Azelaic acid is a compound that can be derived from grains like wheat, rye, and barley. Yet is most often created from chemicals derived from oils or fats. Though typically prescribed as an acne treatment there is evidence to support its effectiveness in the treatment of hyperpigmentation, especially in patients with darker skin tones.
It is becoming a popular treatment method prescribed by dermatologists for this purpose, in addition to its more common uses for rosacea and acne.
Azelaic Acid vs Hydroquinone
Azelaic acid (AzA) is a recommended alternative for those sensitive to using hydroquinone for the treatment of hyperpigmentation or melasma. It is most effective in concentrations of 15%-20% in topical creams or gels. A 20% azelaic acid is said to be comparable to a 2% hydroquinone cream as far as efficacy in reducing area hyperpigmentation. While it is effective in the treatment of melasma, it is not very effective in lightening freckles or age spots. It is also beneficial in treating post-inflammatory hyperpigmentation caused by acne lesions that have left red or brown marks.
Azelaic acid is safe for long-term use and for women who are pregnant, but women who are breastfeeding may be discouraged from using these products. Those with sensitive skin or pre-existing skin conditions like eczema may find it difficult to use this type of product due its irritating properties. However, irritation caused by azelaic acid can be treated with an anti-inflammatory agent.
Azelaic acid is most effective when used in combination with other active ingredients such as retinoids, alpha hydroxy acids, and vitamin C. It may take some experimenting to find the right combination that works best for each patient depending on how they react to the treatment.
Azelaic Acid Side Effects
Common, though temporary, side effects include redness, flaking, and peeling due to excessive skin dryness. Mild itching, tingling, or burning sensations may also develop. These symptoms usually subside over time with repeated use by adjusting the dosage or reducing the number of applications from twice to once daily.
It may be necessary to use another topical ointment (hydrocortisone cream) to counteract these unpleasant adverse reactions, which calms itching, redness, or burning sensations. Allergic reactions are possible especially in those prone to skin allergies.
Patients should always tell their doctors what other medications (over-the-counter and prescription) they are taking before beginning any treatment regimen containing azelaic acid in order to reduce the possibility of drug interactions or allergic reactions.
More severe, yet rare side effects may include the appearance of hypopigmentation (white spots) in darker complexions. There are only isolated reports of such side effects occurring, but patients with darker complexions should be monitored closely, because they are most susceptible to developing hypopigmentation. Any abnormal discoloration of the skin should be immediately reported to a physician along with discontinuation of the product.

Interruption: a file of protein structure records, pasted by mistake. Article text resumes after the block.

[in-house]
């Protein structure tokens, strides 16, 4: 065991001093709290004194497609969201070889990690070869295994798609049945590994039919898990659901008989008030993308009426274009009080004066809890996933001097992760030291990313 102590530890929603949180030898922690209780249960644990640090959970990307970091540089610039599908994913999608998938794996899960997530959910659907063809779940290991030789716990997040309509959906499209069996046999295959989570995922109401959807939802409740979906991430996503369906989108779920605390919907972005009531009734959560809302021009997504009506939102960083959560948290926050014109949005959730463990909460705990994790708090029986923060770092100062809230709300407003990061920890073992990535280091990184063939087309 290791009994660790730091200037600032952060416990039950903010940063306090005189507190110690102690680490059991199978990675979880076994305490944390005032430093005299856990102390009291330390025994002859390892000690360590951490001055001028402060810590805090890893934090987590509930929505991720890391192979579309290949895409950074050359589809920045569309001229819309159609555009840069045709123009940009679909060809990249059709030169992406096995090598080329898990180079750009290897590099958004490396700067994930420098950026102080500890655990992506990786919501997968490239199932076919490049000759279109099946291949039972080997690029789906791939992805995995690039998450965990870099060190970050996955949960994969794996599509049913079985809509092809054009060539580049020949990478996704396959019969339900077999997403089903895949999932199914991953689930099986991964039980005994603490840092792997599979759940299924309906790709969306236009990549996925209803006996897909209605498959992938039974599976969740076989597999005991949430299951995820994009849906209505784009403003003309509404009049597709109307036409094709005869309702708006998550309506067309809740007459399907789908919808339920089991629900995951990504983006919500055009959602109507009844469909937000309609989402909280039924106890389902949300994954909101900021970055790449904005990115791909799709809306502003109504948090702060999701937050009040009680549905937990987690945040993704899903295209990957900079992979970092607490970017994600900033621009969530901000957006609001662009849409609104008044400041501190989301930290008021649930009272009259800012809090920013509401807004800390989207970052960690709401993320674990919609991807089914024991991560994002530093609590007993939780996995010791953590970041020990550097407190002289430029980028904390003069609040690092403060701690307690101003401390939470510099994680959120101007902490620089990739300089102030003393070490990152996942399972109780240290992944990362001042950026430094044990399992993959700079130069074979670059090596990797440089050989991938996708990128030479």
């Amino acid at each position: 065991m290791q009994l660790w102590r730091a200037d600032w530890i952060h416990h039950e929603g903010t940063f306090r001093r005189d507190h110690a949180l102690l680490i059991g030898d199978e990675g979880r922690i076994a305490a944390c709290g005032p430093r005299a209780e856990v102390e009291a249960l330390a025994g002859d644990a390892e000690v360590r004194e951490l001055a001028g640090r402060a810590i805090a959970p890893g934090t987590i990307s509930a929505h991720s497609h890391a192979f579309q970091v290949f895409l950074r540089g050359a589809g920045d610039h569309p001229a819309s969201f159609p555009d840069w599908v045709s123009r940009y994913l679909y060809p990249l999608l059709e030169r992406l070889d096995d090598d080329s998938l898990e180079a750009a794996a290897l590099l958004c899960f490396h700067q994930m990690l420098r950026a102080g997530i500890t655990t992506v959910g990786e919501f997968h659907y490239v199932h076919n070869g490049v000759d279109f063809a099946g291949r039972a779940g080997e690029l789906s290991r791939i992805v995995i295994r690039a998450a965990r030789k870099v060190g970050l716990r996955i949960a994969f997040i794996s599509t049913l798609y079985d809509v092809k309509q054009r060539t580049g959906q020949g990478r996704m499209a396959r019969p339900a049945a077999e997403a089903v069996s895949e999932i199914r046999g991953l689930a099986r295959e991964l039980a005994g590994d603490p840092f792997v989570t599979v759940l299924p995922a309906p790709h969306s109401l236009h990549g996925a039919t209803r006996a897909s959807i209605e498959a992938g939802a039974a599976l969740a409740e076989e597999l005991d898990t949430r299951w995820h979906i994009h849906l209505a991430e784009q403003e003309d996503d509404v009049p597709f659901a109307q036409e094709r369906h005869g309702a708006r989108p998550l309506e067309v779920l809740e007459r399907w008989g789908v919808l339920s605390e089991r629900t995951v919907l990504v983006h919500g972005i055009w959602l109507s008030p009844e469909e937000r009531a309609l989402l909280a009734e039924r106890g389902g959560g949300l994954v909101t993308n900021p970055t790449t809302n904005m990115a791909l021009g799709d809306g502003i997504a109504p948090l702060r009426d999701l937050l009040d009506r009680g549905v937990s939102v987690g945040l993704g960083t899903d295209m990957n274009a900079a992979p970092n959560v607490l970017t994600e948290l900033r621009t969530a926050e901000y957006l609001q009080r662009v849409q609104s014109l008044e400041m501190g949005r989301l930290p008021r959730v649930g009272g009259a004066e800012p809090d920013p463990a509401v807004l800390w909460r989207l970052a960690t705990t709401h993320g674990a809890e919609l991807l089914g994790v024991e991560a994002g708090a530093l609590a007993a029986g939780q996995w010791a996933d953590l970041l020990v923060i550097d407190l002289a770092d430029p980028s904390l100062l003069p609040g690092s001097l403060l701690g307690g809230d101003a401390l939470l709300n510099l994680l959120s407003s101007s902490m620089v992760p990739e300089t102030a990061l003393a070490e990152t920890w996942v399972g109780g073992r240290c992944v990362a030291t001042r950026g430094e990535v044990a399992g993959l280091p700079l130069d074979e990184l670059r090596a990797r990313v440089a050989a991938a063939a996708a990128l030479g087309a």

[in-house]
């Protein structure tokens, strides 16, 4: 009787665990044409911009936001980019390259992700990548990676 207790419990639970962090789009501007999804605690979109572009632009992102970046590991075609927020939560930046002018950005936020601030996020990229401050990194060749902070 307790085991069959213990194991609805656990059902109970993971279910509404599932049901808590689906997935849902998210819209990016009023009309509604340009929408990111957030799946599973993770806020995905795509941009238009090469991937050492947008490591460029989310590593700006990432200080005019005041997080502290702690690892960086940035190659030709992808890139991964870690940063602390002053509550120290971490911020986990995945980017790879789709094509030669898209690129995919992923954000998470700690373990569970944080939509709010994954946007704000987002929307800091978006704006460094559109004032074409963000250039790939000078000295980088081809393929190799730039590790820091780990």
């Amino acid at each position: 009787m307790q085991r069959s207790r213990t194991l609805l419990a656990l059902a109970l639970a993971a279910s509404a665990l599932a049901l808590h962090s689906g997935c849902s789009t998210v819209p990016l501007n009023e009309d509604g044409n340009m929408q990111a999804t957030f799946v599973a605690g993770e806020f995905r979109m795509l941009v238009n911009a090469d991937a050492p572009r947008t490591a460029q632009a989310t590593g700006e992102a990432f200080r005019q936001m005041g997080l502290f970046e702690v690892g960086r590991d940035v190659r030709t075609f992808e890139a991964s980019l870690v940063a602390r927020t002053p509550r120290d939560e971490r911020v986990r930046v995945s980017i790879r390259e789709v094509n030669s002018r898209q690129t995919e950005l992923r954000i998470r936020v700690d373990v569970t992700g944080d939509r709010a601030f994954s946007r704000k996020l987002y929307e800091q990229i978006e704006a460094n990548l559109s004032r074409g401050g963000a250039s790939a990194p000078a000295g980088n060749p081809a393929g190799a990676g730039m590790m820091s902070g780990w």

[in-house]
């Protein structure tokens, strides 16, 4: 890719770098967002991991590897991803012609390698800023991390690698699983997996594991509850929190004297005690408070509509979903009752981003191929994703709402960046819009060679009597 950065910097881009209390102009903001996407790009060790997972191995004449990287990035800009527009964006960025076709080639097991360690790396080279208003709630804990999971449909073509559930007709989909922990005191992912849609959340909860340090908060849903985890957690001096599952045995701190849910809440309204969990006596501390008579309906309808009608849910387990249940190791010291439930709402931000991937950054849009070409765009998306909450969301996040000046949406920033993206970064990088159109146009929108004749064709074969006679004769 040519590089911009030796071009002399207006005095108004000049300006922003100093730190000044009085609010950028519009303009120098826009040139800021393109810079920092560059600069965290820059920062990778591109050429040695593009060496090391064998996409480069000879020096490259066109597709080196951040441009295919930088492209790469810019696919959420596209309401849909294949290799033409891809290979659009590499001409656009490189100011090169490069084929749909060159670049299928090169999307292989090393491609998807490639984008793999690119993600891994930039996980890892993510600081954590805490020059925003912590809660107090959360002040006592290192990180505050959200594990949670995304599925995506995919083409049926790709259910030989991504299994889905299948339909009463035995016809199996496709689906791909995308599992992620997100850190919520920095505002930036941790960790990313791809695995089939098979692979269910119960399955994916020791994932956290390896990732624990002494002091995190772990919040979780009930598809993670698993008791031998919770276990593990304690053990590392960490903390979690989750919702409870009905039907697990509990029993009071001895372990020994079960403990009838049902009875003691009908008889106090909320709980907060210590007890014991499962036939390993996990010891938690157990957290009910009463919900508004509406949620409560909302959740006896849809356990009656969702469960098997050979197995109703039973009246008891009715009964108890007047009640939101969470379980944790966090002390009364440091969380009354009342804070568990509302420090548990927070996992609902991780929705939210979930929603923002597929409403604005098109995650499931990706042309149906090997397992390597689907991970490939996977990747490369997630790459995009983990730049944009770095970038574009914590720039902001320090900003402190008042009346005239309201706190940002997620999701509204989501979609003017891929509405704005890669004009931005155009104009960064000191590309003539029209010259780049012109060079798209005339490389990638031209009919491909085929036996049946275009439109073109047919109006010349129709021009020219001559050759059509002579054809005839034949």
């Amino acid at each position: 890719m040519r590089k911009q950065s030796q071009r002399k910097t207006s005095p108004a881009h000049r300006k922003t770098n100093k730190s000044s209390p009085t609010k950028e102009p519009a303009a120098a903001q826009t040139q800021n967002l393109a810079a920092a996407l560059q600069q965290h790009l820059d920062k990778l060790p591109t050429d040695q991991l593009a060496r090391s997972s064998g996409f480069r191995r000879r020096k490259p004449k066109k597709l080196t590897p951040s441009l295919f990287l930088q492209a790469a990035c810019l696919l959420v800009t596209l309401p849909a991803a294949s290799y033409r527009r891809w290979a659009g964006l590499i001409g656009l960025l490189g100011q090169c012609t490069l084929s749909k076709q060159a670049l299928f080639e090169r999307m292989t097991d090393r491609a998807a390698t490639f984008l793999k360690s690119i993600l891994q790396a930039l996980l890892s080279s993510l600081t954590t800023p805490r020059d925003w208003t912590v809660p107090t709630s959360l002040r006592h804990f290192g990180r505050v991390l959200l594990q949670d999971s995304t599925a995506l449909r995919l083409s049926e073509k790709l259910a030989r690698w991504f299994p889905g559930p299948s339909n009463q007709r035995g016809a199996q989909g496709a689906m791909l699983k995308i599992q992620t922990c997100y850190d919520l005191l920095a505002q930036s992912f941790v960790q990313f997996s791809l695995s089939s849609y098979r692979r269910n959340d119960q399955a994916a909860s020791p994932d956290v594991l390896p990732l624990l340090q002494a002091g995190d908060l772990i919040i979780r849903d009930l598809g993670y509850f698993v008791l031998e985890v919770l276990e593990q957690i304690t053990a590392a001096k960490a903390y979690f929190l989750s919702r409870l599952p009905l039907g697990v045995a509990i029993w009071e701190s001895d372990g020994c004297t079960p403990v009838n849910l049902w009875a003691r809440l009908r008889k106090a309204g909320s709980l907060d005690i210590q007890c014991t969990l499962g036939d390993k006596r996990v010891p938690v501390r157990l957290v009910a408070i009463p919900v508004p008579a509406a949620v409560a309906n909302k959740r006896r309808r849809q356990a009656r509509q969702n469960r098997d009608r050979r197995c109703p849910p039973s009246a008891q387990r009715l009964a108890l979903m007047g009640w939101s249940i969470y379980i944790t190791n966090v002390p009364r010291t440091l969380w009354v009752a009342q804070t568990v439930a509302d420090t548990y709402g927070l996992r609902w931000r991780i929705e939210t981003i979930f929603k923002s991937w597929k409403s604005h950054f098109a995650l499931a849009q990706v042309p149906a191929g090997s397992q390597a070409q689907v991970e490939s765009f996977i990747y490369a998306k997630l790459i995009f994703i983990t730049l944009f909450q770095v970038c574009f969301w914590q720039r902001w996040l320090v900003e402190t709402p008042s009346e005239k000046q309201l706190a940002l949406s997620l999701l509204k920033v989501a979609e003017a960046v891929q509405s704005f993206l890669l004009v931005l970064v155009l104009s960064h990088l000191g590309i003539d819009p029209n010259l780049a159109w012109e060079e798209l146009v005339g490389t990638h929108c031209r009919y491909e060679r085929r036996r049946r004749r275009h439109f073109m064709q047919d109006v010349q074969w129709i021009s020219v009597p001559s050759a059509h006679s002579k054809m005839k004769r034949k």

Products Containing Azelaic Acid
Some popular name brand azelaic acid skin creams are Azelex and Finacea, which are both only available by prescription only. Azelex is a 20% concentration, whereas Finacea contains 15% concentration in a gel form. Cosmetic skincare products usually contain less than 1% azelaic acid and are available over-the-counter. Prices vary depending on the name brand.
Azelex is a 20% concentration cream available by prescription to be applied twice daily or as otherwise directed. Finacea is a gel that works similarly to Azelex by inhibiting overactive melanocytes, the cells that produce melanin in the skin giving it its color.
GIGI Bioplasma is an over-the-counter azelaic cream with a 15% concentration. The azelaic acid found in this cream is derived from wheat grain, not oils or fats. This cream has received very good reviews from users on Amazon with 6 out of 7 reviews giving a 5 star rating.
Azelaic Acid Reviews
There are mixed reviews on the efficacy of both Azelex and Finacea. Some people claim they work great, but the side effects (itching and stinging) can be difficult to tolerate. Others state that they became more prone to acne breakouts, but did see marked improvement in post-inflammatory hyperpigmentation afterward.
This may explain why azelaic acid is most effective when used in combination with other topical products such as retinoids, which provide proper exfoliation of the pore lining, thus reducing the occurrence of acne.